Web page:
POLICE Commissioner-General, Godwin Matanga, has approached the High Court seeking rescission of an order compelling the Zimbabwe Republic Police to pay
$90 300 compensation to a haulage truck company whose 22 trucks were illegally impounded at Chirundu Border Post while carrying imported maize from Zambia.
BY CHARLES LAITON
The order was issued by High Court judge, Justice David Mangota in October last year after the transporters, Holbud Limited J and J Transport, claimed the grain had been vandalised by baboons and monkeys at the border post.
According to the court papers, the impounded maize belonged to the Grain Marketing Board (GMB), but the law enforcement agents, despite having been informed of the position, were reluctant to release the trucks leading to the haulage firm applying for damages for the damaged maize product.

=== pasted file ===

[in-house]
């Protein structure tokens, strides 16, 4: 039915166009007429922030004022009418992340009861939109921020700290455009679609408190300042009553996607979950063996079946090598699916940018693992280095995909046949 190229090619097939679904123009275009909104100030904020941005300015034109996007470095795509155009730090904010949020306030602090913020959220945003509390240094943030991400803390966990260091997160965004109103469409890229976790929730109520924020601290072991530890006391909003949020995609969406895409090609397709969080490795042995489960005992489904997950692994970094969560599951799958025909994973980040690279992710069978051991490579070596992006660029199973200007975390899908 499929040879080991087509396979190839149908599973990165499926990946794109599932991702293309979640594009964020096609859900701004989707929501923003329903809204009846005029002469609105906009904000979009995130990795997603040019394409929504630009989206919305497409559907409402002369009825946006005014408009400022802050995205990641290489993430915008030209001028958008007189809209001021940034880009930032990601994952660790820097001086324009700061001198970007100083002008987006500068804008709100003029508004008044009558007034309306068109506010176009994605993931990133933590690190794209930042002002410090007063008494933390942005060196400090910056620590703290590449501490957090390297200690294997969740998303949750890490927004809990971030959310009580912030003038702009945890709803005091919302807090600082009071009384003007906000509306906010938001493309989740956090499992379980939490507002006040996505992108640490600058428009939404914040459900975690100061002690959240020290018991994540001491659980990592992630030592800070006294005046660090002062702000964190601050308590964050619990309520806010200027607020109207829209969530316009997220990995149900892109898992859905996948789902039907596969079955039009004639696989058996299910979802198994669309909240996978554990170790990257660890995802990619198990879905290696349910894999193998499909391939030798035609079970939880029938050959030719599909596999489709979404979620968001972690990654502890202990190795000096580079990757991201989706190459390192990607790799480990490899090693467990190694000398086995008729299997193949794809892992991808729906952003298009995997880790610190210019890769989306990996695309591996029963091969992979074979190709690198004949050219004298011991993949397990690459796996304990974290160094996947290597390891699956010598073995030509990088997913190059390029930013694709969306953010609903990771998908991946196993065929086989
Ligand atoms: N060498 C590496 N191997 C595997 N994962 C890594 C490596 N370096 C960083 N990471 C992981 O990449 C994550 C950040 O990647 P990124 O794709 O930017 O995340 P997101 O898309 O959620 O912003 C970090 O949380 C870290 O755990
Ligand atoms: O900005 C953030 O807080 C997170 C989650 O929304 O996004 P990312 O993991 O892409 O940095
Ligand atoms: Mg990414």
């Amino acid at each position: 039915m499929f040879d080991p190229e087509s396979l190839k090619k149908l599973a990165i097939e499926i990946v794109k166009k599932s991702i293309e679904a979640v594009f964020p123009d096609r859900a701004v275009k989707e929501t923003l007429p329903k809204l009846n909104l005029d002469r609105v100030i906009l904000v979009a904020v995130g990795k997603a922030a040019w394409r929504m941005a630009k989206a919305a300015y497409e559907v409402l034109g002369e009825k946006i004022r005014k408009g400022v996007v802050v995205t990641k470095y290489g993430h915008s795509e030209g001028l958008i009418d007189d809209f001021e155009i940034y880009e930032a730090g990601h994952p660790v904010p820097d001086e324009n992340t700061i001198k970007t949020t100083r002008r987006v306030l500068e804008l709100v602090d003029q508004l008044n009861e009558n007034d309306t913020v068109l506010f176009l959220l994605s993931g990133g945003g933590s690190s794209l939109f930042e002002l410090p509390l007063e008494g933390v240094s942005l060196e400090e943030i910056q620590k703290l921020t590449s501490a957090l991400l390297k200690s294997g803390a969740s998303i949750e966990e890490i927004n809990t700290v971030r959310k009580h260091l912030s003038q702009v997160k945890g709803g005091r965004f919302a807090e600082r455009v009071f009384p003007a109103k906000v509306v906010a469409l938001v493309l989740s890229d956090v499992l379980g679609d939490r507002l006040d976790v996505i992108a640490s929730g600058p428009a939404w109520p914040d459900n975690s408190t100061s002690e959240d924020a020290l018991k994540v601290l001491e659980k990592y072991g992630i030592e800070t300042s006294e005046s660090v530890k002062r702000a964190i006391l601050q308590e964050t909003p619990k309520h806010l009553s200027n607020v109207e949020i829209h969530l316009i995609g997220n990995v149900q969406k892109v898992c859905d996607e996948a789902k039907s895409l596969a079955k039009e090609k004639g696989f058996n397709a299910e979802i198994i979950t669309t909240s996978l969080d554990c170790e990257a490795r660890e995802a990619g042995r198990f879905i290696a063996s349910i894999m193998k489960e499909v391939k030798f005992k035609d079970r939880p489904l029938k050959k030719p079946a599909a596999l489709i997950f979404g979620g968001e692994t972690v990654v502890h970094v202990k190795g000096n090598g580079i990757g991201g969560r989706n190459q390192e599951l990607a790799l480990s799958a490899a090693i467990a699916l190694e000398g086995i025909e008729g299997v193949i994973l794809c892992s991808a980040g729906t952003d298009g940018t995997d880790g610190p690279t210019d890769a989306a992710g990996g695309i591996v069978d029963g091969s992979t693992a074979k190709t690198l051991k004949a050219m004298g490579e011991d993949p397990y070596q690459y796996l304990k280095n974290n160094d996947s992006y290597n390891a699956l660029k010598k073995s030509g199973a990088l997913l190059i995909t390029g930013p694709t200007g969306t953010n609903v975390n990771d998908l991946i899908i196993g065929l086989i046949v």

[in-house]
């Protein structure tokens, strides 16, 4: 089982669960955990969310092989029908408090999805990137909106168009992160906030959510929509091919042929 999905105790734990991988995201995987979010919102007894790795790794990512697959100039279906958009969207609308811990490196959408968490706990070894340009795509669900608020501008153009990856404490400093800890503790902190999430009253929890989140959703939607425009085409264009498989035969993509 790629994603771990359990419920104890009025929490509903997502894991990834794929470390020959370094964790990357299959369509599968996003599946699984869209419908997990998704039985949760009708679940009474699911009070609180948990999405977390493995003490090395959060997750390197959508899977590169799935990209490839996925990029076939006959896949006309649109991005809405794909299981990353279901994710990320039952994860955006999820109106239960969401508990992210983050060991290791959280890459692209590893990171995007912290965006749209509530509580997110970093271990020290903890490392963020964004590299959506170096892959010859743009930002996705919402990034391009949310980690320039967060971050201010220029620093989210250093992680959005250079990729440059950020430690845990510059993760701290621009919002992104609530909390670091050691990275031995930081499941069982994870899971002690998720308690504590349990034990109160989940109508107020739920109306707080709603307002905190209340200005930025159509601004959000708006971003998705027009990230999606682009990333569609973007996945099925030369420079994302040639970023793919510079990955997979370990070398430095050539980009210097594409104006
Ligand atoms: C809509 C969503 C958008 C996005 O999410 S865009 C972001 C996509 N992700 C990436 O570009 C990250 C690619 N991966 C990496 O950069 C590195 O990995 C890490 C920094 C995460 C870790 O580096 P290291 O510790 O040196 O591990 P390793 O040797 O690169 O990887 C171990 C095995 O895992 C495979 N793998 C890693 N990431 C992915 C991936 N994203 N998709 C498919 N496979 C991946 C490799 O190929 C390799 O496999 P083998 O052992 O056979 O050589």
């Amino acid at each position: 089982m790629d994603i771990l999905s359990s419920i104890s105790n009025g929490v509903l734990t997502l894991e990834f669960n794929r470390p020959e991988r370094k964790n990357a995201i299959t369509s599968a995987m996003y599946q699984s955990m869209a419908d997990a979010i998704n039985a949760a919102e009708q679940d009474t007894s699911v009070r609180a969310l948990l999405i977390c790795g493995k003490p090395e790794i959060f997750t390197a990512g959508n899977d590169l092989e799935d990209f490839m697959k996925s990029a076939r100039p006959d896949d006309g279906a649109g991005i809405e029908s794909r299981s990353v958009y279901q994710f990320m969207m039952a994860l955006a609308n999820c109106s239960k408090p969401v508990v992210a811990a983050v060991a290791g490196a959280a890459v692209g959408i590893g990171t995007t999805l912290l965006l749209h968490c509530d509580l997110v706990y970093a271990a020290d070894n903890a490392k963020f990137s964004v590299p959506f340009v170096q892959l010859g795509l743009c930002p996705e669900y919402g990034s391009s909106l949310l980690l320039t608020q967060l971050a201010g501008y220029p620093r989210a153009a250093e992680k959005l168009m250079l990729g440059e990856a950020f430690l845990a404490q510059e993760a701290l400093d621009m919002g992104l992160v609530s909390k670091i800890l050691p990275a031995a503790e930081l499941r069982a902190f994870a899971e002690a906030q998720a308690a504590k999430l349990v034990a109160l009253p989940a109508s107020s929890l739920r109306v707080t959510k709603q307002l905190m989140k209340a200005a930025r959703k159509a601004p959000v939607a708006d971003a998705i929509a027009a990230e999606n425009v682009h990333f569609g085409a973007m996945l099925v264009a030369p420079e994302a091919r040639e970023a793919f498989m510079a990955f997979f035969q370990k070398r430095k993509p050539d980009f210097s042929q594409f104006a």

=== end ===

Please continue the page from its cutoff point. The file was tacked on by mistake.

However, Matanga through his law officer, Musutani Chifamuna, filed an application for rescission of the default judgment in November last year arguing the police force had not been made aware that the haulage company had applied for compensation. The matter is yet to be set down for hearing after the last month’s hearing was postponed to allow the police to attend to some issues.
In his earlier application, Holbud Limited general manager, Roopak Bhadra said he was at loss as to why the police had been reluctant to release the trucks, leading to the destruction of the maize by baboons, even though all the documents pertaining to the importation of the maize by the GMB from Zambia had been made available to them.